The numbers behind mental health issues and initiatives at U of G   

The numbers behind mental health issues and initiatives at U of G   

Get the stats to keep the conversation going

Experts are concerned about the mental health crisis in Canada due to increases in: mental health issues, people seeking out mental health services, and funding for mental health resources. Recently, mental health discussions have been front and center in the media, with the Royals speaking up and TV shows such as 13 Reasons Why sparking conversation.

The University of Guelph found itself to be part of the conversation during the winter 2017 semester, as the number of student deaths due to mental health continued to rise.

Major news outlets picked up the story, while students and alumni pushed for the University to do more.

Mental health is a rising issue, specifically in adolescents and young adults. “Suicide is the second leading cause of death in 15–29 year olds,” according to the World Health Organization (WHO).

Mental health issues

U of G continues to see an increase in mental health issues, most of which are on par with increases seen across Canada.

The National College Health Assessment (NCHA) is a health survey completed by students on post-secondary campuses across Canada every three years. The 2016 survey indicated that one in four U of G students reported a mental health concern.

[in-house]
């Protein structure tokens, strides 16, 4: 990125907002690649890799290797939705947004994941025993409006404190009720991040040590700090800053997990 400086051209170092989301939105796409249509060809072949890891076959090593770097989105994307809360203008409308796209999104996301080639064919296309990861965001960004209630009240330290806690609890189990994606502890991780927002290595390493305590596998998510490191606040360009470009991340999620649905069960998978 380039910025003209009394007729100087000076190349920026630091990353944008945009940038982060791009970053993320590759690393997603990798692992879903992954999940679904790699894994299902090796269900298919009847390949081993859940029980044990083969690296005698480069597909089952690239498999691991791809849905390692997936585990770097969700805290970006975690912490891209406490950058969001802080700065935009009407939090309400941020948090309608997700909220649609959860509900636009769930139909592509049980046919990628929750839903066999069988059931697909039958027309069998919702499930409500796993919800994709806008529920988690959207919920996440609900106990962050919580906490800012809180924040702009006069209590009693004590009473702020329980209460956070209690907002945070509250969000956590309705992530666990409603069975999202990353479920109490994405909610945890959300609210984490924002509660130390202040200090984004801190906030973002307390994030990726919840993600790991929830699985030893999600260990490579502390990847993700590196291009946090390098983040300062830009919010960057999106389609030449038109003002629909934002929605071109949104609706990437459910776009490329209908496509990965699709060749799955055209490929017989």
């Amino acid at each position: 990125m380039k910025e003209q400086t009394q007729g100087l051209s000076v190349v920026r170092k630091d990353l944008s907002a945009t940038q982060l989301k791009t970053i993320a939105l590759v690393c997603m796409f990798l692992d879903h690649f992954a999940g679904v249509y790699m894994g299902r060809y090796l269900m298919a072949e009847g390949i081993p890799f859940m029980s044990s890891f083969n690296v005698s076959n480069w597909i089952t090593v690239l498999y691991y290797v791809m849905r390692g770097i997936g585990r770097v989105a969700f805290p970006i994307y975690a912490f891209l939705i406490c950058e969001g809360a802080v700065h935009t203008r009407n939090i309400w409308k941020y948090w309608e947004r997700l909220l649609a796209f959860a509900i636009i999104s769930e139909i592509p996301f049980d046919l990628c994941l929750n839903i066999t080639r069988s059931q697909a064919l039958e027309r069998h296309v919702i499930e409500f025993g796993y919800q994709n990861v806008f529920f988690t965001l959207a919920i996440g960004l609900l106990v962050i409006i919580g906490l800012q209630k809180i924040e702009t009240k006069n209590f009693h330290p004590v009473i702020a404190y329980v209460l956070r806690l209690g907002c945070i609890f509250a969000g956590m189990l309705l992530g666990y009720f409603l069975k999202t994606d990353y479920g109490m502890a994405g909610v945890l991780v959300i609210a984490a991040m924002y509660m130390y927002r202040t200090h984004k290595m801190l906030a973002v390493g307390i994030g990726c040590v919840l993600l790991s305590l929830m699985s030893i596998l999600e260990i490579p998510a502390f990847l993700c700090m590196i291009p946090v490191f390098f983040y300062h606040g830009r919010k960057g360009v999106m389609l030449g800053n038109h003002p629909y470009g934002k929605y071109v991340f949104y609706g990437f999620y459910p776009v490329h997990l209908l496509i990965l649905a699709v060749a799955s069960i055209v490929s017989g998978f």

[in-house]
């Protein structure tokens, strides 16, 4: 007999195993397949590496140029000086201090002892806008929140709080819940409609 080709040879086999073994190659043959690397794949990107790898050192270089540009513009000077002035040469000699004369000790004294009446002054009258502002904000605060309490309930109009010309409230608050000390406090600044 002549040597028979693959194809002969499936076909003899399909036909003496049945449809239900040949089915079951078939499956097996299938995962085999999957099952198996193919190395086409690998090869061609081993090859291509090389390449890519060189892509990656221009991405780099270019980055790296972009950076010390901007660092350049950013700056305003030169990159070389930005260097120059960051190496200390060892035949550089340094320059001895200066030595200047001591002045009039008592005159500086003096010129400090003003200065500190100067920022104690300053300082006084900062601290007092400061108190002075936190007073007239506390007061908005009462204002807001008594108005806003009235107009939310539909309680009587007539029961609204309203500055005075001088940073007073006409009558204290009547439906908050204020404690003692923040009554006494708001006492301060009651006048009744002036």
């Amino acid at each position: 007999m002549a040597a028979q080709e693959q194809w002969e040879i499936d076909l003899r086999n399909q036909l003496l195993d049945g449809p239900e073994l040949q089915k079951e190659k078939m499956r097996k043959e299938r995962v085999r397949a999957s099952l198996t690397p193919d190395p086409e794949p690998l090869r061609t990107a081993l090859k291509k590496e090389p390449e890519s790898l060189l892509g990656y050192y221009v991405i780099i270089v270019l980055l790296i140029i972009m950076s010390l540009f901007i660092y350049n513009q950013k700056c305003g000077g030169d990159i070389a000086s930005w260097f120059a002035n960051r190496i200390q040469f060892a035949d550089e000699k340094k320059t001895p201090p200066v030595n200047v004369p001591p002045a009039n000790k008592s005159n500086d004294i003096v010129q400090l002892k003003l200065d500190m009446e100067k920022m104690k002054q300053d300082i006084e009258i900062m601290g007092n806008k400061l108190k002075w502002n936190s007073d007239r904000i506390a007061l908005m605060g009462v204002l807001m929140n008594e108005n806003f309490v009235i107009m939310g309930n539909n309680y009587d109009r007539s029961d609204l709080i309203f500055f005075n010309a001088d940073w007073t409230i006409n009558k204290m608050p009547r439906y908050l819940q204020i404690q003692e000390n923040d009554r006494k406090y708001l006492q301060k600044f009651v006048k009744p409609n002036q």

Within the last year students reported experiencing… Percent increase 2013–2016
Feeling hopeless 11%
Feeling overwhelmed 0.5%
Feeling exhausted (mentally) 3%
Feeling very lonely 5%
Feeling very sad 9%
Feeling depressed (to the point of difficulty functioning) 22%
Overwhelming anxiety 13%
Overwhelming anger 16%
Seriously considered suicide 24%
Attempted suicide No increase
Intentionally injured self 30%


There is not one specific reason for the continuous rise in mental health issues, but one influencing factor may be stigma. Many mental health organizations and campaigns have been working to reduce stigma associated with mental health.

The normalization of mental health issues and the push for people to be mentally healthy may be encouraging people to come forward who would not have in the past.

Despite the push to reduce stigma, WHO still notes that “stigma and discrimination against patients and families prevent people from seeking mental health care.” This can be seen at the University of Guelph. The NCHA asked if students would seek out a mental health professional if they were having difficulties. The 2016 results saw that 81 per cent of students would seek out help. Notably, fewer males (73  per cent) than females (84 per cent) would seek assistance.

Mental health services

The use of mental health services in Guelph has also increased.

Guelph General Hospital’s (GGH) emergency department saw a 13 per cent increase in mental health–related visits in the last two years.

The distress line run by the Canadian Mental Health Association (Waterloo Wellington) saw a 4 per cent increase in individuals calling, and a 1 per cent increase in total calls in the last year. In the last two years there has been a 2 per cent decrease in individual calls due to a spike in the 2014–2015 school year.

U of G’s counselling services has seen increases in all types of appointments.